Addressing the emotional well-being of our children is the first and best step to raising healthy, educated citizens.

    Sunday, Jan 15 @ 10:10 am
  • Susan Smith

    Are these things really happening in the school system? I truly feel they are not happening so no need to hire more and spend money on resources if the weekly and biweekly lessons are not happening. We don’t make enough referrals to the outside agencies and we don’t have enough communication between the two.

    Sunday, Jan 15 @ 10:11 am
  • Jeff Walker

    SEL is like three fake mass panics ago, even before cross dressers in the girls bathrooms and face masks making baby Jesus cry. The corporations that come up with all these scares so the rubes will stay angry and vote for more tax cuts for billionaires have long since moved on to the next set of boogeymen to be outraged over. If the point is to keep voters informed that’s a necessary part of the conversation.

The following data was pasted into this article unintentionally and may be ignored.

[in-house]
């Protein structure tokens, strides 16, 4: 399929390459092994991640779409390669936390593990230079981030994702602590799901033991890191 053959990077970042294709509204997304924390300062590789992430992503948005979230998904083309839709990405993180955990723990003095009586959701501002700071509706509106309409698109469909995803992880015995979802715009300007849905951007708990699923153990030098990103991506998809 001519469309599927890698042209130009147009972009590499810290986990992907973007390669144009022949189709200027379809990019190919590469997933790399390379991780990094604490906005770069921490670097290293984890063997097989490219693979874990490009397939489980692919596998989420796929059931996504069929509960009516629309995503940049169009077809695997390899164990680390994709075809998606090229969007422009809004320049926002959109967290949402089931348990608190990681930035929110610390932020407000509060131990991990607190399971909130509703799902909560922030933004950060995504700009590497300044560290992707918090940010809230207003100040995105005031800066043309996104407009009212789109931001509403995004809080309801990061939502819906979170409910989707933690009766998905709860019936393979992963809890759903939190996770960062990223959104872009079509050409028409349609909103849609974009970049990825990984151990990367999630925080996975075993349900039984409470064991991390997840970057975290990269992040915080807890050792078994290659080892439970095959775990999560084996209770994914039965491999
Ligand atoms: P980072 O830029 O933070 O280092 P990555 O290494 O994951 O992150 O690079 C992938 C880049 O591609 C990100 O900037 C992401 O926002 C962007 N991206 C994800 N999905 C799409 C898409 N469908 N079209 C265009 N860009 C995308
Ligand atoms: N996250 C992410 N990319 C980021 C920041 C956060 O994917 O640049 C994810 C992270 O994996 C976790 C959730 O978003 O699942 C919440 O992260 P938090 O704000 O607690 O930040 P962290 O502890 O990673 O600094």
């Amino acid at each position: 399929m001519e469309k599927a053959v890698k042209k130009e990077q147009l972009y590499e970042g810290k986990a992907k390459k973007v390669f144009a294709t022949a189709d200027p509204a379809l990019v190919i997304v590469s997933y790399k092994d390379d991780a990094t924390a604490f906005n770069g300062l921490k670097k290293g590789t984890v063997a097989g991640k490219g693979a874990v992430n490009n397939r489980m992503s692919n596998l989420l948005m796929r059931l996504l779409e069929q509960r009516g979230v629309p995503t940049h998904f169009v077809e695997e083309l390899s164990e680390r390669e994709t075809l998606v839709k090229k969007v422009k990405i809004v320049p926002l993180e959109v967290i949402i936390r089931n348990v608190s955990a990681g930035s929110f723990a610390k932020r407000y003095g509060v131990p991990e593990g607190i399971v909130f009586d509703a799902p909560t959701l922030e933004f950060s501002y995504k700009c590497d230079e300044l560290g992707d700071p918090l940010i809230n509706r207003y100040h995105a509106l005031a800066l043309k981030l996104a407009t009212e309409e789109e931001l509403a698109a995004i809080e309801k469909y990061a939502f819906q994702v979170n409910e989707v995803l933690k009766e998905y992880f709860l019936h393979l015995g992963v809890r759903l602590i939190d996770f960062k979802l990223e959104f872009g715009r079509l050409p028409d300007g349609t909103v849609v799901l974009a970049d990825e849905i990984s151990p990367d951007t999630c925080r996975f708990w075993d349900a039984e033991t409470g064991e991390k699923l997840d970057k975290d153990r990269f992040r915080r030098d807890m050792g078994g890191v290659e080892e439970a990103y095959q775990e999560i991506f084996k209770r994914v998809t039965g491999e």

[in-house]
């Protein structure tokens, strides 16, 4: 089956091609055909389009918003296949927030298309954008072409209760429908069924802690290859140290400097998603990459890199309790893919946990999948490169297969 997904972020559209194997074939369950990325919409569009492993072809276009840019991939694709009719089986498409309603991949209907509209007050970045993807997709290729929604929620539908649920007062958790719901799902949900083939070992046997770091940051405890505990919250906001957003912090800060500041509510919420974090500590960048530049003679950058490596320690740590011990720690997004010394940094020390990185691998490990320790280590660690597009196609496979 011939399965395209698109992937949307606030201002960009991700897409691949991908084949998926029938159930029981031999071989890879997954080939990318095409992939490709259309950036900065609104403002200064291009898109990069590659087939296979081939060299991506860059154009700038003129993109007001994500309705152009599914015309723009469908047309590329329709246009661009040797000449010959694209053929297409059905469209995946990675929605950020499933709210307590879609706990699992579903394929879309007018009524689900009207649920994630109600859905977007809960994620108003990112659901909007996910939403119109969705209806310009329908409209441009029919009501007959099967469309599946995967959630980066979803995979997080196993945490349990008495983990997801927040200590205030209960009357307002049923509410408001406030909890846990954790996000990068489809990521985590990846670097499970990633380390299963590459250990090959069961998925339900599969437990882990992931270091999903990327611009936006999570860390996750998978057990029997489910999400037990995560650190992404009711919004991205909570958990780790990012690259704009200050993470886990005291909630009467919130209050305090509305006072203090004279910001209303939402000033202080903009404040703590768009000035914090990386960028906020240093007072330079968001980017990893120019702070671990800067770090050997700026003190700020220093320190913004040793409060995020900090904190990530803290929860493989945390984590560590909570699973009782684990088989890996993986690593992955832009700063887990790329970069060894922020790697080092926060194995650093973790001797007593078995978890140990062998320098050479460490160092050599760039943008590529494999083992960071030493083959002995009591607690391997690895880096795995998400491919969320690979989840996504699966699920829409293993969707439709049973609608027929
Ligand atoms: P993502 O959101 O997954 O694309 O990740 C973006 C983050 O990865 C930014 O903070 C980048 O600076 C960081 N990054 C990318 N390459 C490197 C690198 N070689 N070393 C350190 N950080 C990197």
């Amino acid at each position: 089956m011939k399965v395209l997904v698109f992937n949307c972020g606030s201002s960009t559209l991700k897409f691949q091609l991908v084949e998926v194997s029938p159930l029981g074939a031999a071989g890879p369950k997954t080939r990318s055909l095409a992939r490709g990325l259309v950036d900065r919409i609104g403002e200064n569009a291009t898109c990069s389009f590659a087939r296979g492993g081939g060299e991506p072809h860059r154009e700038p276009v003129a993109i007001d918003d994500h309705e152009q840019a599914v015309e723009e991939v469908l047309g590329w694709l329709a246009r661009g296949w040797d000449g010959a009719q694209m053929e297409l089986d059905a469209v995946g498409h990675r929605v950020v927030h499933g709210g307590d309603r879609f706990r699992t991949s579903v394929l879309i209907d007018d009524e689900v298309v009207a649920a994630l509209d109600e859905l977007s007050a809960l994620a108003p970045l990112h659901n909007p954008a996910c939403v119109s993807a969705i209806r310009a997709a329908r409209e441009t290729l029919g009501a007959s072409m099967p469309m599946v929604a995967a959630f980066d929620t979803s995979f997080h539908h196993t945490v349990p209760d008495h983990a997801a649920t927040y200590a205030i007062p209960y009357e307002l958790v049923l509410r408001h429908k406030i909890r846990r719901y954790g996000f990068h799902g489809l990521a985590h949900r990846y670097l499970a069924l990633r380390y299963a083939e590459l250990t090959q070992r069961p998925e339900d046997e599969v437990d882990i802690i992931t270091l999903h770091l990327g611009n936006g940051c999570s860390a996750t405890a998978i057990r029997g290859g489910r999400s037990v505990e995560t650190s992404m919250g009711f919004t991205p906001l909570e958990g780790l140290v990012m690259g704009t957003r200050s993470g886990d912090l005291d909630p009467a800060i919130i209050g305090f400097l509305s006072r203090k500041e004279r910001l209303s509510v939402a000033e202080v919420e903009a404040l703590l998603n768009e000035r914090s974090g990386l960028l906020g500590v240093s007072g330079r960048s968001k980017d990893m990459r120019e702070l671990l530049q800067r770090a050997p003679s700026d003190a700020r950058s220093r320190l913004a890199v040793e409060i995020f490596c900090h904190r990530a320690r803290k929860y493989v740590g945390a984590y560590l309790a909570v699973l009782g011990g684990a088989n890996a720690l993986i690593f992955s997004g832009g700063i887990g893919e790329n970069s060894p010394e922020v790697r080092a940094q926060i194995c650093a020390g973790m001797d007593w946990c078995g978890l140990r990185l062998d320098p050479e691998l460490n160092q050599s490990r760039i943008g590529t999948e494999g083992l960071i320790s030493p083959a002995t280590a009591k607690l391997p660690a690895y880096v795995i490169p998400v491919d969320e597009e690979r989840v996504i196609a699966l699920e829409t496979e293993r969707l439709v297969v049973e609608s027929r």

Sunday, Jan 15 @ 10:52 pm
  • Jesse Greene

    I have been curious about SEL and how it’s incorporated into the curriculum so thanks for the very informative article. I’m glad to see that emotional/social issues are being addressed in the school system. It’s so important, even more so these days. It’s like an early intervention program for mental health, a way of identifying and managing small problems before they become big problems. Children spend so much of their lives in school. What better place to identify and help them manage their emotional/social needs?

    Monday, Jan 16 @ 7:45 am
  • Former Student